; waa a large attendance and the affair, as
usual, was a most enjoyable one.
A luncheon was given yesterday after
. noon to the members of the Atlas club at
the home of Mrs., Houghton, 215 Pierce
, mrett. The hostesses were Mra. Houghton
Mrs. J. T. Hamilton and Mrs. Keys. '
, Mr. If. N. Culbertson and daughter,
; Genevieve, of Norfolk, Neb., and Mrs
George Cunningham of Sioux City, who
were the guesns of their sister, Mrs
I lonard Jackson, returned laat week to
their home.
j The meeting of the Monday Kensington
club, which mas ko have been held last
Monday afternoon at the home of Mrs
Frank Clarak, 344 Avenue E, waa postponed
on uccount of the sewing for the creche
The meeting will be held tomorrow at the
home of Mrs. Clark.
The Ideal club was entertained Tuesday
afternoon at the home of Mr. Iewia Cul
ler.. IM Bluff street. The roll call waa an
swered by quotations, after which domeatlo
science waa discussed. Mrs.' Damon read a
paper on the ideal horn and Mra. Dudley
gae a talk on the servant question.
The Jolly MembeiV Kensington club was
entertained Thursday' afternoon by Mrs.
James Tulll. She was assisted by Mrs. B,
M. Stevens and Miss I'mble. The after
noon was spent at playing cards, at which
Mra AMimore won tne nrst prise and Mrs.
Bee bee the consolation prise. A bean con
test proved a delightful rntertaimnenL at
ahleh M ' MtmM Brewn won first prise
snd Miss Hall rectvd the eonsnlatlnn I
prise. The club will le entertained next
t nurstlav st the nome of Mrs jMigen Can
fleld. 33 North Seventh street.
Mr. H. O. Long entertained number
of friends at "An Kvenlng 81 Home' st
bis home on High street Frldsy evening.
The guests ef honor were Miss Iva 1..
Blake snd Mr. fcrnest Urover of Omaht..
who ar t s married next Thursday
evealag. Th fellwiug wt preaonl: Ml
Iva L. Blske. Miss Mahal Thorns. MJs
anaria Redflelg of Omaha, snd Miss Ber
tha MacFadden and Miss Laura Gaines
of this city; Mr. Ernest 41. Grover. Mr.
James Bruce McLean, Mr. . lslle K.
Troup snd Mr. James W. Crowley of
Omaha. Refreshments were served and a
delightful time was had.
Nenrly one hundred guests. In addition
to the members of the company, were
present at the annual banquet and smoker
of the Dodge Light Guards In their armory
lent night. There were a number of Im
promptu talks by the former and present
officers of the company snd the banquet
wss followed by a musical program, those
ssslstlng In entertaining being Xenophon
ivvneit, Leslie Kynett. Dr. Claude lewis
and James McCargar, composing the Broad
way cnurch quartet; the Kvsns brothers,
in mandolin and guitar selections, and John
ln graham, whistler and monologlst. The
affair was one of the most enjoyable ever
held by the company.
Mr. and Mrs. Freeman L. Reed enter
tained a large house partv at their horns,
IX South Sixth street, Friday night, their
guests being members of the "Old Cronies,"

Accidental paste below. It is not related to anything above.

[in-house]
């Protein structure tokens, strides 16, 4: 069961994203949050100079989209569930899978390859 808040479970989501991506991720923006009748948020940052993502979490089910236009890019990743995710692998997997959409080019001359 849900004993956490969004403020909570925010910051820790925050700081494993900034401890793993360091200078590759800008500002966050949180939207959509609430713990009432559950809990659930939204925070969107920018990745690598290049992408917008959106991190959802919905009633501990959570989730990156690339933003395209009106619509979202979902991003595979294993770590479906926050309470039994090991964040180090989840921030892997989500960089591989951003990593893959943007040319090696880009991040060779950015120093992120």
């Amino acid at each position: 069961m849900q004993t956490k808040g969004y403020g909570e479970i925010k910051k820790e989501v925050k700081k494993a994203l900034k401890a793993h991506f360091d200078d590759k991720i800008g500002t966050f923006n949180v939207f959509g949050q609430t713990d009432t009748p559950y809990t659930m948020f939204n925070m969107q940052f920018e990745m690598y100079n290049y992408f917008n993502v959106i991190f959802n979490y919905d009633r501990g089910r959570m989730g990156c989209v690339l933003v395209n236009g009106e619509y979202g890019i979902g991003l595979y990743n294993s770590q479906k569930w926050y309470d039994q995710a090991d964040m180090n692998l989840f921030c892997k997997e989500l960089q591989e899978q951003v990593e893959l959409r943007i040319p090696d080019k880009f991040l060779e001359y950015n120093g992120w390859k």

a club composed of the old settlers of the
town of Oakland, la. The occajslon was
the eighth annual meeting of the club and
the first held outside of Oakland. Follow
ing a social reunion a late supper was
served, the entlie party being the guests
of Mr. and Mra. Reed over night and at
breakfast next morning. Those present
were: Hon. and Mrs. U F. Potter, Dr.
nd Mrs. Gibson. Harlan. Ia.: Mr. and
Mrs. William Lyman. Cedar Rapids, la.:
Mr. and Mrs. 8. S. Rust, Hon. and Mrs.
W. H. Freeman, Mr. and Mrs. G. H. Nash.
Mr. and Mrs. A. A. Bduen. J. L. Caldwell.
Oakland, la.; Mr. snd Mrs. E. D. Wert.
Granite City. HI.: Mr. snd Mrs. F. A.
Cressey. South Omaha: Mr. and Mrs. L.
B. Robinson. Perrv. Ok.: Mr. Snd Mrs.
J. R. Crevllng, Auduhnn, la.; Mr. and Mrs.
M. J. De Graff. Omaha; Mrs. Mary Cald
well. North Platte. Neb.
Mr. Clarence Emokle. son of Mr. and
Mrs. L. C. Empkle. and Miss Love Bou
quet, daughter of Mr. and Mrs. Paul Bou
quet, were united In marriage Wednesday
tvenlng at the home of Miss Bouquet's
sister, Mr. August Louie, J -Mynster
street. Rev. Marcus P. McClure per
formed the ceremony. The bride wore a
dainty white French bertlce gown snd
carried bride's roses. Miss Bessie Bou
quet, sister of the bride, acted as maid of
honor, while little Miss Gretchen P.inpkln
and Miss Leontlne Louie were flower girls.
I he bridesmaid wore a white tucked net
dress trimmed with pink ribbon and a
wreath of pink rosebuds in her hair. The
happy couple were married under a bower
c-f palms and bride's roses. The dining
room and reception room were prettily dec
orated In pink and white. Miss Mable
Hoagland, Miss Geneva Kunel and Mis
Elisabeth Beats assisted In the dining
room. Miss Beats played the wedding
march. After the marriage ceremony a
reception was held, after which the newly
wedded couple left for an extended eastern
trip.
ells in Jail at Sidney.
-8LDNEY, la., Oct. 13. (Special.! George
W. Nell, the Council Bluffs Nonpareil
collector, , who worked the people ln this
vicinity, was- arrested in Red Oak, charged
with obtaining money under false pre